“The reason this is a problem is because in a situation where people are actively in need of resuscitation (like the scene found in Chico), the people responding can hesitate to immediately and appropriately perform lifesaving interventions due to fear of such contagion, and instead delay to prepare hazmat response,” Marino said.
Fentanyl is typically snorted as a powder, smoked, or injected when bought off the street (oftentimes, though, people are led to believe they are actually using heroin or another less potent drug). It can also be prescribed legally as a dermal patch that attaches to your skin. But according to Andrew Stolbach, a emergency medicine doctor and medical toxicologist at Johns Hopkins Medicine, it’s close to impossible that a person could become sick from briefly touching a patch. The patch releases a small dose of fentanyl slowly over the course of three days. And while people have overdosed on patches, it’s usually because they’ve found ways to siphon out the fentanyl and take it in ways not intended by the manufacturers.
Neither Marino nor Stolbach doubt that the Chico officers felt sick. But symptoms of an opioid overdose are specific, such as slowed breathing, blue skin, and shrunken pupils. Conversely, stories of first responders becoming sick from fentanyl exposure usually feature vague, even contradictory symptoms like a racing heartbeat, dizziness, or feeling sweaty. Often, as appears to be the case with the Chico officers, the symptoms disappear much quicker than the symptoms of a typical overdose would.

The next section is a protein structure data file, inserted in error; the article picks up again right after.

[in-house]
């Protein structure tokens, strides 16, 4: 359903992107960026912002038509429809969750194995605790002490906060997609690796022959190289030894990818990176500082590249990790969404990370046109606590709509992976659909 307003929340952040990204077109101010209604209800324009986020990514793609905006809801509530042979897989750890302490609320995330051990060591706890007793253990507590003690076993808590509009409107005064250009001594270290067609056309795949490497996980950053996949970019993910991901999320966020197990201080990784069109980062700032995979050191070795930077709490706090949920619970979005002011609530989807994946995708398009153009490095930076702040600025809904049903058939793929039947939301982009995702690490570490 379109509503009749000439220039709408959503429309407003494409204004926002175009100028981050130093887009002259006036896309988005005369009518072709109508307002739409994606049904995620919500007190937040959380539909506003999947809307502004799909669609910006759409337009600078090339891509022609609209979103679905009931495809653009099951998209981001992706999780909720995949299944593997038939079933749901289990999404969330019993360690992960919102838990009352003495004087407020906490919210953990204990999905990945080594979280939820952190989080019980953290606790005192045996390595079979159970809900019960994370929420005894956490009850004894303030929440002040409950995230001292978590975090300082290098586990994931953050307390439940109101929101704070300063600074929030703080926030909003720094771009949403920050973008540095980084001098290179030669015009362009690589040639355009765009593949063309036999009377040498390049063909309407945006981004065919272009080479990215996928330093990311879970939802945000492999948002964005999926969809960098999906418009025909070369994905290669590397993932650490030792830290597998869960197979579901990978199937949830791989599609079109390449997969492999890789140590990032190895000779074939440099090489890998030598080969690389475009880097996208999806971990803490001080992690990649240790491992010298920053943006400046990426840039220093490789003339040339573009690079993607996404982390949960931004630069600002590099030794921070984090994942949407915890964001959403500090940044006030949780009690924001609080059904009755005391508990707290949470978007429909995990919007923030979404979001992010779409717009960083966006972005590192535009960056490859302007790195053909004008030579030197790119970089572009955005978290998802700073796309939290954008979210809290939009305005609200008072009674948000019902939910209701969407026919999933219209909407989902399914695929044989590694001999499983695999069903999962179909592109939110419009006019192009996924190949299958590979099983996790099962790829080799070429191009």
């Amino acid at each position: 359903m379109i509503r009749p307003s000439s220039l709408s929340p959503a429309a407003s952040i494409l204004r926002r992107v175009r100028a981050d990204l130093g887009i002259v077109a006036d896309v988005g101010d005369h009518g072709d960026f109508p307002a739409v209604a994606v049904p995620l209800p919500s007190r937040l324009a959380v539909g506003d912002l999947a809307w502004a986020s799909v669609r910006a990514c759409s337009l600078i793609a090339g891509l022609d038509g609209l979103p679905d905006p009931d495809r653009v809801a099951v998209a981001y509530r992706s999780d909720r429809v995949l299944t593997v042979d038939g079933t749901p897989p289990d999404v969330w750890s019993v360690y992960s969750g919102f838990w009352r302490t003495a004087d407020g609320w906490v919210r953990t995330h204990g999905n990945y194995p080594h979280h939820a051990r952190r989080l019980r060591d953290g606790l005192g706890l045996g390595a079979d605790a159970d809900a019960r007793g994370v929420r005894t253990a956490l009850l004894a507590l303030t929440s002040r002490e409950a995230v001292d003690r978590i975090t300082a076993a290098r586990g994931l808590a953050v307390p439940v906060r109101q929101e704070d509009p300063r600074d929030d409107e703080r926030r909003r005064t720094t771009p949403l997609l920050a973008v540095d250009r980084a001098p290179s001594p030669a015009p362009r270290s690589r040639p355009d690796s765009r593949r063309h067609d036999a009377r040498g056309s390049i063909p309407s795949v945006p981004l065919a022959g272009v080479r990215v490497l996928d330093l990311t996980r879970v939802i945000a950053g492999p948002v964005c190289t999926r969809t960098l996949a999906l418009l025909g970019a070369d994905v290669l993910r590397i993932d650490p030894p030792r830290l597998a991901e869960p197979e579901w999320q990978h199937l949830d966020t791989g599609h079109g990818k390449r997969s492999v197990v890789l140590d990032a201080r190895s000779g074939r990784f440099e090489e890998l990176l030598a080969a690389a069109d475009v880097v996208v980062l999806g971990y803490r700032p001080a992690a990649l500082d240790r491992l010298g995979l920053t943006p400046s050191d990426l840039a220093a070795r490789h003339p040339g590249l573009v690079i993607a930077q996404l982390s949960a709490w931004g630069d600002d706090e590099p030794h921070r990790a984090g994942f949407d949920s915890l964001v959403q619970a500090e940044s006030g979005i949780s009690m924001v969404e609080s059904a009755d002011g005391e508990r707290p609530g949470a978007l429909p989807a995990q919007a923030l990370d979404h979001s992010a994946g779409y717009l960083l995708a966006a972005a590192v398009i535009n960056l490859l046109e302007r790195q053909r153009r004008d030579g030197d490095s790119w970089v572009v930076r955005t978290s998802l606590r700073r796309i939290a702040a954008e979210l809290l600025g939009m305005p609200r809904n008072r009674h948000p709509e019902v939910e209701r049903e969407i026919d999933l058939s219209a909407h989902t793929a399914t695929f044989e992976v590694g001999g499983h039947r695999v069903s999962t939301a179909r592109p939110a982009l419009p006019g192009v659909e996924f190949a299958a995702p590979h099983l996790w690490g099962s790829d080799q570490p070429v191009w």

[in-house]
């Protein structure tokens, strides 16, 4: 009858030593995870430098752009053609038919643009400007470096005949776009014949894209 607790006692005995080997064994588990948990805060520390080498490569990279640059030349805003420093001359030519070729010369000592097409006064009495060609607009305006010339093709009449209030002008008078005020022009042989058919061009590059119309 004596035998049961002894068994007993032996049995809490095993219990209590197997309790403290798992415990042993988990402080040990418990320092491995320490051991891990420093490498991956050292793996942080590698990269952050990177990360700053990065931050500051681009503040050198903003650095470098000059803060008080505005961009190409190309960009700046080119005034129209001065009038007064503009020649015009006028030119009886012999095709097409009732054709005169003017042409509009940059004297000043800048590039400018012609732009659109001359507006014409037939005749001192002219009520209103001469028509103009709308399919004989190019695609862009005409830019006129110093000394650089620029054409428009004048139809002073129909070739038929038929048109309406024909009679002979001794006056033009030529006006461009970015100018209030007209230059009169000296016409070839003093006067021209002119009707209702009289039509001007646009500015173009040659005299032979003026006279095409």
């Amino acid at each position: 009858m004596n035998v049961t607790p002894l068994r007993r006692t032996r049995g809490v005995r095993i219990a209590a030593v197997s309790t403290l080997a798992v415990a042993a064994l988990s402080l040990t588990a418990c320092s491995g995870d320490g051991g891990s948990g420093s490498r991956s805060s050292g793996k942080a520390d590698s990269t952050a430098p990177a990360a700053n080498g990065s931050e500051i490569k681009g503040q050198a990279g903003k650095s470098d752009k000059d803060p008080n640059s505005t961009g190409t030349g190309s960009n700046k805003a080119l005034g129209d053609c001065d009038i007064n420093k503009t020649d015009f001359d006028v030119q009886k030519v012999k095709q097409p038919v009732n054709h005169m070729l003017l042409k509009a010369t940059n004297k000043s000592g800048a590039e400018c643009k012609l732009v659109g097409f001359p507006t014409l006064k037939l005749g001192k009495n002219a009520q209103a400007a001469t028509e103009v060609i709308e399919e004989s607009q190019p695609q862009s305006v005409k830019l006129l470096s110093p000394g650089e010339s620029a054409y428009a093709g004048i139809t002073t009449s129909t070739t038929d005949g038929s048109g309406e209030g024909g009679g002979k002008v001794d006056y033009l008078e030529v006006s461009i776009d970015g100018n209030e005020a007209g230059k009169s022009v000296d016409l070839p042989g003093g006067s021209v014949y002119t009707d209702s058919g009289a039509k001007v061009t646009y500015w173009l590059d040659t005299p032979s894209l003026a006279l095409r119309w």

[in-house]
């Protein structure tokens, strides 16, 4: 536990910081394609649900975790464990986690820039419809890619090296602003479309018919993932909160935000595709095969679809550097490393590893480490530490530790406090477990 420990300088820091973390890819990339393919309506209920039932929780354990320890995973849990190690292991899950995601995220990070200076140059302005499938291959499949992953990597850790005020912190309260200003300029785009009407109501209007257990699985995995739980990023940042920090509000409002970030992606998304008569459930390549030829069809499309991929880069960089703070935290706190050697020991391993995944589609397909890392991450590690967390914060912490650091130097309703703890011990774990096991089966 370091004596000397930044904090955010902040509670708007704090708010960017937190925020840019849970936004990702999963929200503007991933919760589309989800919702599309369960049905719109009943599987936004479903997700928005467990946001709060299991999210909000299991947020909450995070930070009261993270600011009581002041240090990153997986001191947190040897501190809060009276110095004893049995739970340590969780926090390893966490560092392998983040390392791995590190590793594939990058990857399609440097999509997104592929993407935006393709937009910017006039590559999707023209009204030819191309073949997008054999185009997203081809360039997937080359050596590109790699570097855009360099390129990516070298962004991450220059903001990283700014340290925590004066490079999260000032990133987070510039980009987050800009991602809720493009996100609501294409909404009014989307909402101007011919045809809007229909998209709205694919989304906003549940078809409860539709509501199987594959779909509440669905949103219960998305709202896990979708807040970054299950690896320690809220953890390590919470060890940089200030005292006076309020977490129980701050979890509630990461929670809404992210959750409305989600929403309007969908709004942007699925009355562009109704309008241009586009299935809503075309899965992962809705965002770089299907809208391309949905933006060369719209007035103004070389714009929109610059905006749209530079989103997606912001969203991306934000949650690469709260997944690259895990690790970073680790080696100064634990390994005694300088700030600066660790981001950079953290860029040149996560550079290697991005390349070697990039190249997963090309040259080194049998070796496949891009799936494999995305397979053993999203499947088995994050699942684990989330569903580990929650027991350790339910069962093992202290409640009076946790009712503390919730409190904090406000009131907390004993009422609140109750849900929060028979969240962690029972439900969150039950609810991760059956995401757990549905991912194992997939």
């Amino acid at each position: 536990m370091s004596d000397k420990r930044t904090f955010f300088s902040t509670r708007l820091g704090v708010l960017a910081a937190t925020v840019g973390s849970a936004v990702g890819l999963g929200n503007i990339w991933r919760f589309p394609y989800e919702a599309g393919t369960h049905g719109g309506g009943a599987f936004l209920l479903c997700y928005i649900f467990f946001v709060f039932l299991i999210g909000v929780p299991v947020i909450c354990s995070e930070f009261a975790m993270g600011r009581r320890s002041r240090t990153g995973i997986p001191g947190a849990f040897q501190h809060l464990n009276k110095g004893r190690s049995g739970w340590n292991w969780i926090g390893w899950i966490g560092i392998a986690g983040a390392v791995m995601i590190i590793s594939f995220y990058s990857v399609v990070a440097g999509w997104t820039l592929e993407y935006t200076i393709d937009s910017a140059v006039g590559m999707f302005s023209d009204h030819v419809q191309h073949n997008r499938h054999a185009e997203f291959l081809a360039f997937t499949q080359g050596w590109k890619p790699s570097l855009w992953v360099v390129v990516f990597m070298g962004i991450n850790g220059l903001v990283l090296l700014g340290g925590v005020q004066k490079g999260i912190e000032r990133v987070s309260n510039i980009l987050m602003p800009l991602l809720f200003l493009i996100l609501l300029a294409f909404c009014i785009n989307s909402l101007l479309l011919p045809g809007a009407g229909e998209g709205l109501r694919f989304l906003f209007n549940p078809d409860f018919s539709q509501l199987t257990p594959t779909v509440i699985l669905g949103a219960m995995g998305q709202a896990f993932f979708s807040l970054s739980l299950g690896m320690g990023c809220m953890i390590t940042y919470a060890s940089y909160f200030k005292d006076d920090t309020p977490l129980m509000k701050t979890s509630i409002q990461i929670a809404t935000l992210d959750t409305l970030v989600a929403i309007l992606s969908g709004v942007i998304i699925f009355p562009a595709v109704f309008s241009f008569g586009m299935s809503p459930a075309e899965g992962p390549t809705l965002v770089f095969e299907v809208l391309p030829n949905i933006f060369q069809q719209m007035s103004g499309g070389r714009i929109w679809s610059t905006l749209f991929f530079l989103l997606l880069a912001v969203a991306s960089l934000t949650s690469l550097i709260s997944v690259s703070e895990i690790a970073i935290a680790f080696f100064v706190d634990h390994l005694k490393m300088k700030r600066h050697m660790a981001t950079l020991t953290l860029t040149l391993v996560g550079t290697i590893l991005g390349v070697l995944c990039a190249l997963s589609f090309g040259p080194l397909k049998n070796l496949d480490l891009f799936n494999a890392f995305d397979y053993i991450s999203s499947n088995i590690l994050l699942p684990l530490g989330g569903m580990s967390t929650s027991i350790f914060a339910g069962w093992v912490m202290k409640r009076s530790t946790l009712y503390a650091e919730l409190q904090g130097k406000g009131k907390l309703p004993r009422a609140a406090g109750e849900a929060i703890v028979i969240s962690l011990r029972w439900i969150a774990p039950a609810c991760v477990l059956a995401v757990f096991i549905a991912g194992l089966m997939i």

“If you’ve been told that a drug sitting on your skin could kill you, and then you see that drug sitting on your skin, it’s not unreasonable to suddenly feel anxiety and unwell,” Stolbach said.
Stolbach was one of the doctors to work on a position statement jointly published by the American College of Medical Toxicology (ACMT) and American Academy of Clinical Toxicology (AACT) in 2017. It laid out the same arguments made by Stolbach and Marino, going so far as to state that there have been no credible reports “of emergency responders developing signs or symptoms consistent with opioid toxicity from incidental contact with opioids.”
The position statement was intended to dispel overwrought fears of accidental fentanyl exposure and educate police departments and emergency responders. But while Stolbach has noticed an uptick in awareness of these myths in the medical world, the same can’t necessarily be said for law enforcement or the media. Just last October, for instance, the AP was forced to issue a correction of a story that originally warned readers that skin contact with a dose of fentanyl as small as a grain of a salt could be deadly.
“I see this kind of story all the time,” Stolbach said. “It just keeps coming back to life.”
According to the ACMT and AACT, a simple pair of disposable, non-latex gloves should be protection enough for first responders. If you’re in an especially windy room with fentanyl powder nearby, then a basic mask might be useful too.
Perhaps more than anything else, Marino said, these myths keep our attention away from the lives that are genuinely being impacted by fentanyl.
“Because people are literally dying, and because these deaths are preventable, it is important that we not fear treating these people and preventing these deaths,” he said. “I have seen my own patients suffer as a direct result of this unfounded fear.”